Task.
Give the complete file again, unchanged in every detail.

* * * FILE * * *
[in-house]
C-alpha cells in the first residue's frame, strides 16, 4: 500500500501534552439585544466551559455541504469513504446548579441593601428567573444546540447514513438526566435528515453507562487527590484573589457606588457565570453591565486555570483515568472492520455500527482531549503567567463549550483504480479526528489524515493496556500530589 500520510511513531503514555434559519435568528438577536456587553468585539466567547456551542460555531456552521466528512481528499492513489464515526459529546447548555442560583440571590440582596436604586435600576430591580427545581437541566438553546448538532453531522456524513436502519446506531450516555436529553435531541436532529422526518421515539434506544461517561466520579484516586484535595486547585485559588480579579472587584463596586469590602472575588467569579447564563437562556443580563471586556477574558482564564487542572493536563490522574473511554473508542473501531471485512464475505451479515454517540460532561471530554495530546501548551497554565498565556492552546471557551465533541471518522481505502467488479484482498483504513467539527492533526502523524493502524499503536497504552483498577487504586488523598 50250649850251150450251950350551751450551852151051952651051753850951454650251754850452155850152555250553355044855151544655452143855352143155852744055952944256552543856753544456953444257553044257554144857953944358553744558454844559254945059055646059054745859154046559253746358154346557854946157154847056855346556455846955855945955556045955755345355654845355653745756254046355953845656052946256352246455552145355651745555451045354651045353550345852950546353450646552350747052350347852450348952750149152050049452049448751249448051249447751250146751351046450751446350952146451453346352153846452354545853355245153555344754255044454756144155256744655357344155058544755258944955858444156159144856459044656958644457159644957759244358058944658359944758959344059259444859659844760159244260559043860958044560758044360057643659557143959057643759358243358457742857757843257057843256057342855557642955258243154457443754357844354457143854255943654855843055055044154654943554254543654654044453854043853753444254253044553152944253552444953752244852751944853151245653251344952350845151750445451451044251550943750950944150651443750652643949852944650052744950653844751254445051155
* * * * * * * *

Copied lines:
[in-house]
C-alpha cells in the first residue's frame, strides 16, 4: 500500500501534552439585544466551559455541504469513504446548579441593601428567573444546540447514513438526566435528515453507562487527590484573589457606588457565570453591565486555570483515568472492520455500527482531549503567567463549550483504480479526528489524515493496556500530589 500520510511513531503514555434559519435568528438577536456587553468585539466567547456551542460555531456552521466528512481528499492513489464515526459529546447548555442560583440571590440582596436604586435600576430591580427545581437541566438553546448538532453531522456524513436502519446506531450516555436529553435531541436532529422526518421515539434506544461517561466520579484516586484535595486547585485559588480579579472587584463596586469590602472575588467569579447564563437562556443580563471586556477574558482564564487542572493536563490522574473511554473508542473501531471485512464475505451479515454517540460532561471530554495530546501548551497554565498565556492552546471557551465533541471518522481505502467488479484482498483504513467539527492533526502523524493502524499503536497504552483498577487504586488523598 50250649850251150450251950350551751450551852151051952651051753850951454650251754850452155850152555250553355044855151544655452143855352143155852744055952944256552543856753544456953444257553044257554144857953944358553744558454844559254945059055646059054745859154046559253746358154346557854946157154847056855346556455846955855945955556045955755345355654845355653745756254046355953845656052946256352246455552145355651745555451045354651045353550345852950546353450646552350747052350347852450348952750149152050049452049448751249448051249447751250146751351046450751446350952146451453346352153846452354545853355245153555344754255044454756144155256744655357344155058544755258944955858444156159144856459044656958644457159644957759244358058944658359944758959344059259444859659844760159244260559043860958044560758044360057643659557143959057643759358243358457742857757843257057843256057342855557642955258243154457443754357844354457143854255943654855843055055044154654943554254543654654044453854043853753444254253044553152944253552444953752244852751944853151245653251344952350845151750445451451044251550943750950944150651443750652643949852944650052744950653844751254445051155